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RC 70 Hymne aan Rembrandt

text source

P.H. van Moerkerken, Hymne aan Rembrandt (manuscript)

first performance

1906-07-16 00:00:00.0 Amsterdam, Stadsschouwburg

recordings

  • Alphons Diepenbrock and the Golden Age Composer's Voice Classics CV 121
  • Anniversary Edition 4 Et'cetera KTC 1435 CD4

publications

  • Hymne aan Rembrandt (full score) Donemus / Alphons Diepenbrock Fonds 26065048
  • Hymne aan Rembrandt (vocal score)

  • Hymne aan Rembrandt
  • Moerkerken, P.H. van
  • 1906-03-11 00:00:00.0 - 1906-07-01 00:00:00.0
  • duration 24:30

A grand commemoration was scheduled for 15 July 1906 to mark the 300th anniversary of the birth of the most famous Dutch painter, Rembrandt Harmensz. van Rijn. Since the foundation of the “Committee for the celebration of the third centenary of Rembrandt’s birth” at the beginning of 1905, Diepenbrock had been a member. At the end of January the first meeting took place and in February the decision was made to organise an “edifying folk festival” for the entire population of Amsterdam. (BD IV:548) Newly composed music was to sing the praises of Rembrandt. Besides Diepenbrock, who was asked to write a piece for choir and orchestra, Zweers and Mengelberg were requested to collaborate. In April a circular was published explaining the plans for a wide range of events, such as the opening of the new Nachtwacht-zaal (Night Watch hall) in the Rijksmuseum on Rembrandts birthday and the placing of a memorial on his grave in the Western Church. The wish-list also included the publication of a good Dutch biography and a Bible illustrated with etches by Rembrandt; in order to realise these plans, citizens were asked for financial support. The response was such that, at Diepenbrock’s suggestion, at the meeting of 28 October 1905 the decision could be made to purchase the Rembrandt House. …more >

Hymne aan Rembrandt (incipit)


A grand commemoration was scheduled for 15 July 1906 to mark the 300th anniversary of the birth of the most famous Dutch painter, Rembrandt Harmensz. van Rijn. Since the foundation of the “Committee for the celebration of the third centenary of Rembrandt’s birth” at the beginning of 1905, Diepenbrock had been a member. At the end of January the first meeting took place and in February the decision was made to organise an “edifying folk festival” for the entire population of Amsterdam. (BD IV:548) Newly composed music was to sing the praises of Rembrandt. Besides Diepenbrock, who was asked to write a piece for choir and orchestra, Zweers and Mengelberg were requested to collaborate. In April a circular was published explaining the plans for a wide range of events, such as the opening of the new Nachtwacht-zaal (Night Watch hall) in the Rijksmuseum on Rembrandts birthday and the placing of a memorial on his grave in the Western Church. The wish-list also included the publication of a good Dutch biography and a Bible illustrated with etches by Rembrandt; in order to realise these plans, citizens were asked for financial support. The response was such that, at Diepenbrock’s suggestion, at the meeting of 28 October 1905 the decision could be made to purchase the Rembrandt House.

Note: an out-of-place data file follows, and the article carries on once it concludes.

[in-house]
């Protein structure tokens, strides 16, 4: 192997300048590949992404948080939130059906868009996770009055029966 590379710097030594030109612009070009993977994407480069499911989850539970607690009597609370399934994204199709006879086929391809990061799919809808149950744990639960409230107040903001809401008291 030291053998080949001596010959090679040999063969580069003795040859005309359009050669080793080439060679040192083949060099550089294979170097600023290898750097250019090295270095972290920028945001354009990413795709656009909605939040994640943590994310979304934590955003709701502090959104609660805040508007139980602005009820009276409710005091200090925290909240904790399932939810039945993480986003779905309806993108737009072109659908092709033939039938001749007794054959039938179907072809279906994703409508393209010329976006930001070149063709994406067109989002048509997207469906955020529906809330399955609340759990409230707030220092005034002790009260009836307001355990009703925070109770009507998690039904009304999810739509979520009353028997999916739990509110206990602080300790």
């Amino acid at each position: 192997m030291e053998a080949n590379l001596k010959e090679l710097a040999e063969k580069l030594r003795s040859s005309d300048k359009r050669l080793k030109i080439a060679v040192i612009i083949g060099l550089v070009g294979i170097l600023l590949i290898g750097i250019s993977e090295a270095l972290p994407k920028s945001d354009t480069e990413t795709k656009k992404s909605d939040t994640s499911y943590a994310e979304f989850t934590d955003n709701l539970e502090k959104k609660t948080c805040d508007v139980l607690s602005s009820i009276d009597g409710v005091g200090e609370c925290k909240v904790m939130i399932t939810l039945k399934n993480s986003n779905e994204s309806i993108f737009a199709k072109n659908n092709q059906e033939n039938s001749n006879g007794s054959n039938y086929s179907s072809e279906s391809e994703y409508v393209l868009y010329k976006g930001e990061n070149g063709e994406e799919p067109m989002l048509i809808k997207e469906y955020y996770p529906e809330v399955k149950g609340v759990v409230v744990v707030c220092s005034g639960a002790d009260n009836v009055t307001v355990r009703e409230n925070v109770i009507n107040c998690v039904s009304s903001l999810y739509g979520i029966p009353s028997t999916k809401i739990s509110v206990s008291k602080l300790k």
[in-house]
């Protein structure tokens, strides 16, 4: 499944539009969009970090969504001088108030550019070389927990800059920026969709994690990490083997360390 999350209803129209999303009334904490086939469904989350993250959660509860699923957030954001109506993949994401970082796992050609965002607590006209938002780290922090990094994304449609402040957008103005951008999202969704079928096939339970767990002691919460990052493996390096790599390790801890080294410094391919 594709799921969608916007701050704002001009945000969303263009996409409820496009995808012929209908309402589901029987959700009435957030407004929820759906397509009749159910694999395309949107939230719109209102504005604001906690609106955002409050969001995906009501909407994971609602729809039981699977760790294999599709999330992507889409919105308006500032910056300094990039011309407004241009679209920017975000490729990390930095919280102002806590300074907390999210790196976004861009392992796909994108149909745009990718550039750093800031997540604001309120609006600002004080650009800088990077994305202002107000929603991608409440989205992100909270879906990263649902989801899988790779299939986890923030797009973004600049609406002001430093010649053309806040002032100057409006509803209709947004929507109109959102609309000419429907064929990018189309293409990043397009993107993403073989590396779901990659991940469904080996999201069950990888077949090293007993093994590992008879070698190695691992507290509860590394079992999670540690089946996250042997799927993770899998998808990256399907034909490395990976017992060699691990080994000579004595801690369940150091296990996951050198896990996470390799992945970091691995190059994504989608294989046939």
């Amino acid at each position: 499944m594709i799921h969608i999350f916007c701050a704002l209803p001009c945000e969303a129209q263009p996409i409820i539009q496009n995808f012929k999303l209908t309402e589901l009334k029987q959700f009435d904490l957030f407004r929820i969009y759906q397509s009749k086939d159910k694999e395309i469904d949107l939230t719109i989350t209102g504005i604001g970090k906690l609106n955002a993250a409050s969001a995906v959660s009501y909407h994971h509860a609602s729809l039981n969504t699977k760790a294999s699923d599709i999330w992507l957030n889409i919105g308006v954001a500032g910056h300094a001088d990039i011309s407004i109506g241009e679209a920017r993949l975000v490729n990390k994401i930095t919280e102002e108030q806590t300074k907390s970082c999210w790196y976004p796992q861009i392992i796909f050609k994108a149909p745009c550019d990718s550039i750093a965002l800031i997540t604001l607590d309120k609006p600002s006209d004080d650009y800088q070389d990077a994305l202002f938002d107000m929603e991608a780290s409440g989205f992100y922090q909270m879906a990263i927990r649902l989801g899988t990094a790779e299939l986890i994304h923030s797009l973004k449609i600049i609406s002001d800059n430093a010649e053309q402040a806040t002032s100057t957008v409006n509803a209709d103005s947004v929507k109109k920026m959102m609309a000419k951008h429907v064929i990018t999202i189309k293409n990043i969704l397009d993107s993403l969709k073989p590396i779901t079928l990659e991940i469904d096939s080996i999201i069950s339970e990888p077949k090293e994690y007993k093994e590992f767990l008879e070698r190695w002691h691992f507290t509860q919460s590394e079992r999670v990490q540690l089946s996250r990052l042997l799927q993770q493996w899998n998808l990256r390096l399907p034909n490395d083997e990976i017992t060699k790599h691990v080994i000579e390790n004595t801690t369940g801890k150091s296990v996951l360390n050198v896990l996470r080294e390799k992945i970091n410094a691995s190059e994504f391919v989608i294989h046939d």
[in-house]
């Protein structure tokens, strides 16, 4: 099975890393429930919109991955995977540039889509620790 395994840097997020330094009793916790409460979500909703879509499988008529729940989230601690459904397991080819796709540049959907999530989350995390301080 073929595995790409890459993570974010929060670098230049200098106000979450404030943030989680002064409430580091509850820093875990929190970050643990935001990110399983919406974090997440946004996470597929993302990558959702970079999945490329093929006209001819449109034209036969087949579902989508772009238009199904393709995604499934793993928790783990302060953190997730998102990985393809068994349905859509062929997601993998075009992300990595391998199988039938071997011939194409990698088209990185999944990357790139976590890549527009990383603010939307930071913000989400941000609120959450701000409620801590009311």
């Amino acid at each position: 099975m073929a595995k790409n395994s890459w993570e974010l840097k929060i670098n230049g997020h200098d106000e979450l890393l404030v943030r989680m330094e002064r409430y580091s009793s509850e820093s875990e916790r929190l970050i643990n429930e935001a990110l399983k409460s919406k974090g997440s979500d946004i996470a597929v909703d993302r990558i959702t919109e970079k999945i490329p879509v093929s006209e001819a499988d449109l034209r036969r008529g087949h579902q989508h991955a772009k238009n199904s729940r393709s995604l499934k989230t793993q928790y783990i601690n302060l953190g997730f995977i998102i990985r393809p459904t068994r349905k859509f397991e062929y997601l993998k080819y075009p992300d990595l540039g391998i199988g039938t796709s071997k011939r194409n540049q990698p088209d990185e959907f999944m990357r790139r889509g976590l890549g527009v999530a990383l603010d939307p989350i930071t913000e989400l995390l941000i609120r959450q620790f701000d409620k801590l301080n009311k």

The text for Diepenbrock’s composition was to be written by fellow committee member Lodewijk van Deyssel. However, in December he announced that he was backing out and would invite several poets to write something before 25 January 1906, from which Diepenbrock could take his pick (see BD V:61). The composer chose a poem by P.H. van Moerkerken, on condition that the poet would agree to omit a number of verses that were less suited for the composition. (BD V:86) A few days later Diepenbrock let slip to his friend Hondius van den Broek that he feared his composition would become a fabrication. This resulted in a discussion that is a striking example of Hondius’ positive influence on Diepenbrock. Hondius took a stand against his remark:

Yes, you can say whatever you like about “occasional works”, but I would like to know where a more worthy “occasion” could be found in the Netherlands than a tribute to Rembrandt. And if you can be inspired by Vondel and Cologne, I do not see why Amsterdam and Rembrandt would be any less inspiring! I have not seen any of Moerkerken’s verses, but what do they matter in the end? I think it is really a bit unworthy of you to say that you can only produce a fabrication for a Rembrandt festival. And – I do not think it is in keeping with the admiration I have heard you express for R. What does it matter that you are not sympathetic towards the evening on which it takes place - you who have the gift to be able to sing the praises of what you admire, you are not allowed to fall short of yourself.” (BD V:90)

Diepenbrock’s reaction gives some clarity as to what was needed to inspire him:

Just a few words to thank you for your encouragement. Although the case is a different one. It has nothing to do with Rembr. The question is just what personal “relationship” do I have with M.’s poem. […] Literarily I think it is very good, but the tones, which in deeper sense would or should evoke other tones in me, are not there […]. (BD V:91)

He wrote this on 12 February 1906. It would take until 11 March for the inspiration to come. On 11 May he completed the piano score and on 1 July the orchestral score, which required hours of intensive writing, sometimes as many as 9 hours a day. (BD V:165)

Outline of the composition
In Diepenbrock’s Hymne aan Rembrandt (Hymn to Rembrandt) for soprano, female choir and orchestra turns and chord progression are used that are also found in his Te Deum (RC 39) and Im grossen Schweigen (RC 67), works that were both performed in May of that same year. At that time Diepenbrock was particularly busy with the preparations for the premiere of the symphonic song.